Those who survived did so randomly and there is no explanation for their survival. Many of the survivors had close contact with those who died yet never caught the disease. Elizabeth Hancock buried six children and her husband within eight days, but was never infected herself. The village gravedigger Marshall Howe survived even though he handled many of the infected bodies.
Mompesson eventually remarried, moved parish, became a Prebendary of Southwell, and turned down the offer of becoming Dean of Lincoln before he died in 1709.
Every Plague Sunday, a wreath is laid on Catherine Mompesson’s grave in the churchyard. Plague Sunday has been marked in Eyam since the bicentenary of the plague in 1866. It now takes place in Cucklett Delph on the last Sunday in August, at the same time as Wakes Week and the Well Dressing ceremonies.
The Jacobean-style Eyam Hall was built by the Wright family in 1671, soon after the plague, and local mining helped Eyam to recover in population and to prosper economically. Today, many of the village houses and cottages are marked with plaques listing the names and ages of residents who died as victims of the plague, and the story of the plague village is told in Eyam Museum, and there is a plague window in the parish church.
Canon Thomas Seward (1708-1790) was Rector of Eyam for half a century from 1740 until his death in 1790, and his daughter, the poet Anna Seward, was born in Eyam in 1747. While he was still Rector of Eyam, he moved with his family 90 km south to the Bishop’s Palace in the Cathedral Close in Lichfield in 1754, and became Prebendary of Pipa Parva in Lichfield Cathedral.
Although she was born in Eyam, Anna Seward became known as the ‘Swan of Lichfield.’ In her Journal and in her correspondence, she recalled the stories of the plague in Eyam she had heard in her childhood. She returned from Lichfield to Eyam, in 1788 and her poem ‘Eyam’ is filled with nostalgia for her birthplace, tearfully recalling the story of the plague.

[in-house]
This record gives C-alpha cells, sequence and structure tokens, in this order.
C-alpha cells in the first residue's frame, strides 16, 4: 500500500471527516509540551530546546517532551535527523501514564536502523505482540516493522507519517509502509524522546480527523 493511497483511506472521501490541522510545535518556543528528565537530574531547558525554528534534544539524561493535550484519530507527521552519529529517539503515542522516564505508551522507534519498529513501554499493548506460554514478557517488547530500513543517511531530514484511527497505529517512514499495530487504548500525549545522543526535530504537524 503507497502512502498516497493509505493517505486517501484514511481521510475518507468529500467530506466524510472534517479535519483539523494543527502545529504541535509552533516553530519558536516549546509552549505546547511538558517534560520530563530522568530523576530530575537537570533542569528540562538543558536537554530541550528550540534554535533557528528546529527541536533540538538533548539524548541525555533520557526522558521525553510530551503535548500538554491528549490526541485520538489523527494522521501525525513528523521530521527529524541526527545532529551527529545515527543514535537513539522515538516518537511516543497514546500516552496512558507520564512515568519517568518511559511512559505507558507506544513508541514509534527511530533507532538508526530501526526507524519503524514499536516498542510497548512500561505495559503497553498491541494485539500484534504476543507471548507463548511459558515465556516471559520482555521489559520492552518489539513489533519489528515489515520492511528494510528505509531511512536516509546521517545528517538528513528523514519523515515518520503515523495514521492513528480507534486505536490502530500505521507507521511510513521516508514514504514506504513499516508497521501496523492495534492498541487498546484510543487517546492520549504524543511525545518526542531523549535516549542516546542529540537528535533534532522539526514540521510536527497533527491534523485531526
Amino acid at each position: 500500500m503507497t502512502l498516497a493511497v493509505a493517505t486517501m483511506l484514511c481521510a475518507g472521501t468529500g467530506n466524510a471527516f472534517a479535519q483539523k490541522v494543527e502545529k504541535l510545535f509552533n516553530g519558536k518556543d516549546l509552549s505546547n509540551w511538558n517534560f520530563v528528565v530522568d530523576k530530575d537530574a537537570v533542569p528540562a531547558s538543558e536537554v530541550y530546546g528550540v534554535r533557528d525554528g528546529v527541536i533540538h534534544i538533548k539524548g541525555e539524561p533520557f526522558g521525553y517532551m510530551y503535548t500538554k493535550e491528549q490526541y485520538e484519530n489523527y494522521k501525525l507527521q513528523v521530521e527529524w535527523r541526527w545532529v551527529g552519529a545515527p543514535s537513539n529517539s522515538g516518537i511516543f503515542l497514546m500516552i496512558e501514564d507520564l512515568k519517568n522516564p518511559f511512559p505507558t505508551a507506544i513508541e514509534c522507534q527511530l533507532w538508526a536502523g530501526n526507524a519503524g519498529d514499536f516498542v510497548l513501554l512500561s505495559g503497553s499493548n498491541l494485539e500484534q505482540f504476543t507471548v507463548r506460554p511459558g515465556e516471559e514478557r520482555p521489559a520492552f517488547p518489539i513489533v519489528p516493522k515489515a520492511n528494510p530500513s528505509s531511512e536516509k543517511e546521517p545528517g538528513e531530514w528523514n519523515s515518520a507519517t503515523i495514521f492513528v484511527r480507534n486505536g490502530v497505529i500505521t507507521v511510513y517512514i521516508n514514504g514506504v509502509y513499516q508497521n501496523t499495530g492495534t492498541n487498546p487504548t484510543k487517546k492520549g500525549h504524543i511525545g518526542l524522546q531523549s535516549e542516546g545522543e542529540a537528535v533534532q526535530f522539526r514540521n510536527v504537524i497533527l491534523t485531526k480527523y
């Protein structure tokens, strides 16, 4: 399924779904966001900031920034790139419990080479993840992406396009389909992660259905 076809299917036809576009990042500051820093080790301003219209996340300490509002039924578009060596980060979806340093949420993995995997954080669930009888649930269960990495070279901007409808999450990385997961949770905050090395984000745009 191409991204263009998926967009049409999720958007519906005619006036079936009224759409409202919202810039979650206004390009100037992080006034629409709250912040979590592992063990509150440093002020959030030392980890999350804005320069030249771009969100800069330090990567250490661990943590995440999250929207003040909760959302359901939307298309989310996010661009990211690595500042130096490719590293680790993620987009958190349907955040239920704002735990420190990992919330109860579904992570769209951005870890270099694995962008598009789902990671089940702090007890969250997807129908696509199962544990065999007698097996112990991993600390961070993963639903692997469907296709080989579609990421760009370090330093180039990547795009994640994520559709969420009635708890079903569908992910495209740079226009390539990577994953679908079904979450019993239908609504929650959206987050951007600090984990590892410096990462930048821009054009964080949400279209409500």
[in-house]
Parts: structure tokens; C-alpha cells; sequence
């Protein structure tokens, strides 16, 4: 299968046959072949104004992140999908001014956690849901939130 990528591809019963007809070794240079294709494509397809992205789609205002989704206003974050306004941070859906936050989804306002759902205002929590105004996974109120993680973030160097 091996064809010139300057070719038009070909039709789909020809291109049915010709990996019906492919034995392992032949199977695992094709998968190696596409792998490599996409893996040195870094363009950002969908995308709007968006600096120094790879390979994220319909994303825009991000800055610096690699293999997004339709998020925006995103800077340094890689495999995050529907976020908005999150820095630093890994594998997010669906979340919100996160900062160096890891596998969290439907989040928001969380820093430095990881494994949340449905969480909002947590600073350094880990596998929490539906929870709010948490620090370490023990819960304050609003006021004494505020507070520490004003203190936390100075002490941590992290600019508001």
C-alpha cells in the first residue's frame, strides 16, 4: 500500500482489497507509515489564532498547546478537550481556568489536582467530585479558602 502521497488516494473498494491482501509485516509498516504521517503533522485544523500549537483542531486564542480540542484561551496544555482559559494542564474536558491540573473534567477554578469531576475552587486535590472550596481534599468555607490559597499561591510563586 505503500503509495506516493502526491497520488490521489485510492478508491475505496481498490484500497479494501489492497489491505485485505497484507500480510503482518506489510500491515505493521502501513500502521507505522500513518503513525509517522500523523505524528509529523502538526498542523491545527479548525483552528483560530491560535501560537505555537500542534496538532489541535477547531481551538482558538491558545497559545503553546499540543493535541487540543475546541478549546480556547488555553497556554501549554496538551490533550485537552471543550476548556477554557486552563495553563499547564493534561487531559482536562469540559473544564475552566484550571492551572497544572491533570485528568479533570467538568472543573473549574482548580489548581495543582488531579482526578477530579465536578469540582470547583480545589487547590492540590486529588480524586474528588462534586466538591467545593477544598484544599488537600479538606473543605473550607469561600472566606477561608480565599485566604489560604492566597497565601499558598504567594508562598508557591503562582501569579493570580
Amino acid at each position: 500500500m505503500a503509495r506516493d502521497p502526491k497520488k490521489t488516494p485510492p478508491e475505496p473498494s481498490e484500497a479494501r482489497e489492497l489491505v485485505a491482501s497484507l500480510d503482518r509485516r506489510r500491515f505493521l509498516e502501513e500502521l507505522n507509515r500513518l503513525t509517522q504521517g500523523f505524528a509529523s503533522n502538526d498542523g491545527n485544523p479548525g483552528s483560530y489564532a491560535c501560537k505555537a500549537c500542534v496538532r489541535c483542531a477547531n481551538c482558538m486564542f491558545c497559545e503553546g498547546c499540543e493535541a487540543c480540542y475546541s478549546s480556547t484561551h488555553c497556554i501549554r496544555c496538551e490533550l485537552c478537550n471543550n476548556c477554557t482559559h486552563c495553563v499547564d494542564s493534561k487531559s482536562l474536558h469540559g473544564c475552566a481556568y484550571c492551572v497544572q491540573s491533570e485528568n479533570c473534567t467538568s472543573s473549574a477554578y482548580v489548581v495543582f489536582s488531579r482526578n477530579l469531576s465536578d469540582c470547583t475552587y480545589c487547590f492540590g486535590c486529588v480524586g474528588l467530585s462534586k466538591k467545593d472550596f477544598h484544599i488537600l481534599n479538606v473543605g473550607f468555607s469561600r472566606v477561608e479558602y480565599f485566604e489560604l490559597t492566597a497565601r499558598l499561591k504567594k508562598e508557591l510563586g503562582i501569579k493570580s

Eyam, by Anna Seward:
For one short week I leave, with anxious heart,
Source of my filial cares, the Full of Days,
Lur’d by the promise of Harmonic Art
To breathe her Handel’s soul-exalting lays.
Pensive I trace the Derwent’s amber wave,
Foaming through umbrag’d banks, or view it lave
The soft, romantic vallies, high o’er-peer’d
By hills and rocks, in savage grandeur rear’d.
Not two short miles from thee, can I refrain
Thy haunts, my native Eyam, long unseen? –
Thou and thy lov’d inhabitants, again
Shall meet my transient gaze. – Thy rocky screen,
Thy airy cliffs I mount; and seek thy shade,
Thy roofs, that brow the steep, romantic glade;
But, while on me the eyes of Friendship glow,
Swell my pain’d sighs, my tears spontaneous flow.
In scenes paternal, not beheld through years,
Nor view’d, till now, but by a Father’s side,
Well might the tender, tributary tears,
From keen regrets of duteous fondness glide!
Its pastor, to this human-flock no more
Shall the long flight of future days restore!
Distant he droops, – and that once gladdening eye
Now languid gleams, ’en when his friends are nigh.
Through this known walk, where weedy gravel lies,
Rough, and unsightly; – by the long, coarse grass
Of the once smooth, and vivid green, with sighs
To the deserted Rectory I pass; –
Stray through the darken’d chambers’ naked bound,
Where childhood’s earliest, liveliest bliss I found;
How chang’d, since erst, the lightsome walls beneath,
The social joys did their warm comforts breathe!
Ere yet I go, who may return no more,
That sacred pile, ’mid yonder shadowy trees,
Let me revisit! – Ancient, massy door,
Thou gratest hoarse! – my vital spirits freeze,
Passing the vacant pulpit, to the space
Where humble rails the decent altar grace,
And where my infant sister’s ashes sleep,
Whose loss I left the childish sport to weep.
The gloves, suspended by the garland’s side,
White as its snowy flowers, with ribbons tied; –
Dear Village, long these wreaths funereal spread,
Simple memorials of thy early dead!
But O! thou bland, and silent pulpit! – thou,
That with a Father’s precepts, just, and bland,
Did’st win my ear, as reason’s strength’ning glow
Show’d their full value, now thou seem’st to stand
Before my sad, suffus’d, and trembling gaze,
The dreariest relic of departed days.
Of eloquence paternal, nervous, clear,
Dim Apparition thou – and bitter is my tear!
USPG Prayer Diary:
The theme in the USPG Prayer Diary this week is the ‘Opening Our Hearts.’ This theme was introduced on Sunday by James Roberts, Christian Programme Manager at the Council of Christians and Jews, who reflected on Holocaust Memorial Day last Friday and World Interfaith Harmony Week.
The USPG Prayer Diary today invites us to pray in these words:
Let us pray for the healing of relationships between Christians and Jews. May the Christian Church acknowledge its history of Jewish persecution and repent.